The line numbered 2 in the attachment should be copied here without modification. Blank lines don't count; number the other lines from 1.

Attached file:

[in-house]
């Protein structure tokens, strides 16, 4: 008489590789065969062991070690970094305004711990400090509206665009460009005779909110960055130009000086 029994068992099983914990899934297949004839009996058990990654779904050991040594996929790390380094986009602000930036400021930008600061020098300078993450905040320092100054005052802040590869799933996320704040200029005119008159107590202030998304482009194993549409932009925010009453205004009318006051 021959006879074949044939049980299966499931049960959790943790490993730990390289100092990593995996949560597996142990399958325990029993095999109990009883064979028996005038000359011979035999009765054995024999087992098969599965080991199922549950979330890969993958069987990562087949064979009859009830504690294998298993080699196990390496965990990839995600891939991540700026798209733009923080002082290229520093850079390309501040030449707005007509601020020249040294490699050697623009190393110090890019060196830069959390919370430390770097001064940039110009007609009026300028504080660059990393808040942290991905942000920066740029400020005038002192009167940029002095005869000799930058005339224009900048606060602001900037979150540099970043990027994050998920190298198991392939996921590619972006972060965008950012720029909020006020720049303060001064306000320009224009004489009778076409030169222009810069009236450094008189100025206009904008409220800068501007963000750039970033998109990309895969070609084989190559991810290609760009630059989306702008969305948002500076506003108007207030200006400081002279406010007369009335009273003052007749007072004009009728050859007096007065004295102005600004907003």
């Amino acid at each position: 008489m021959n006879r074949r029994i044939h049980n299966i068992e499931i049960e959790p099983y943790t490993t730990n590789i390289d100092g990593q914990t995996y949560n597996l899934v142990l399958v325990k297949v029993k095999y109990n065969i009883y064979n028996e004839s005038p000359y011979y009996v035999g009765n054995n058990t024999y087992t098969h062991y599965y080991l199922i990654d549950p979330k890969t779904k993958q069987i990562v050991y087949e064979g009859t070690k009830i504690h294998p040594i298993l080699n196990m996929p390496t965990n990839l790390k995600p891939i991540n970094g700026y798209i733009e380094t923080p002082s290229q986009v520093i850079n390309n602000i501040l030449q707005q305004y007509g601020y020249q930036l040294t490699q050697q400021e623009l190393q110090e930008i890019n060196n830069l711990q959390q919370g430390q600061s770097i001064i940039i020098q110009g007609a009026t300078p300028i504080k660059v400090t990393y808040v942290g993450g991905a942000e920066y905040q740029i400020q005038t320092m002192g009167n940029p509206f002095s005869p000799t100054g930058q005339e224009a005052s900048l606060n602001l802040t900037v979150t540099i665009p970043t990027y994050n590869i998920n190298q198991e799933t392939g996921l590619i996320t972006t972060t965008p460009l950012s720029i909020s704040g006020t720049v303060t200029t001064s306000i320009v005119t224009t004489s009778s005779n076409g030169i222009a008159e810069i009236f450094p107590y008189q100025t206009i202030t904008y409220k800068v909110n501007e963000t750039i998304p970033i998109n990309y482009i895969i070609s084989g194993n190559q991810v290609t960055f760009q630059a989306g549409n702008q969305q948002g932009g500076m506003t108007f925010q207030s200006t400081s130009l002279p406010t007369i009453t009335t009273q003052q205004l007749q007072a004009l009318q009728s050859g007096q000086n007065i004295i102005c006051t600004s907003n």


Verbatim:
């Protein structure tokens, strides 16, 4: 008489590789065969062991070690970094305004711990400090509206665009460009005779909110960055130009000086 029994068992099983914990899934297949004839009996058990990654779904050991040594996929790390380094986009602000930036400021930008600061020098300078993450905040320092100054005052802040590869799933996320704040200029005119008159107590202030998304482009194993549409932009925010009453205004009318006051 021959006879074949044939049980299966499931049960959790943790490993730990390289100092990593995996949560597996142990399958325990029993095999109990009883064979028996005038000359011979035999009765054995024999087992098969599965080991199922549950979330890969993958069987990562087949064979009859009830504690294998298993080699196990390496965990990839995600891939991540700026798209733009923080002082290229520093850079390309501040030449707005007509601020020249040294490699050697623009190393110090890019060196830069959390919370430390770097001064940039110009007609009026300028504080660059990393808040942290991905942000920066740029400020005038002192009167940029002095005869000799930058005339224009900048606060602001900037979150540099970043990027994050998920190298198991392939996921590619972006972060965008950012720029909020006020720049303060001064306000320009224009004489009778076409030169222009810069009236450094008189100025206009904008409220800068501007963000750039970033998109990309895969070609084989190559991810290609760009630059989306702008969305948002500076506003108007207030200006400081002279406010007369009335009273003052007749007072004009009728050859007096007065004295102005600004907003």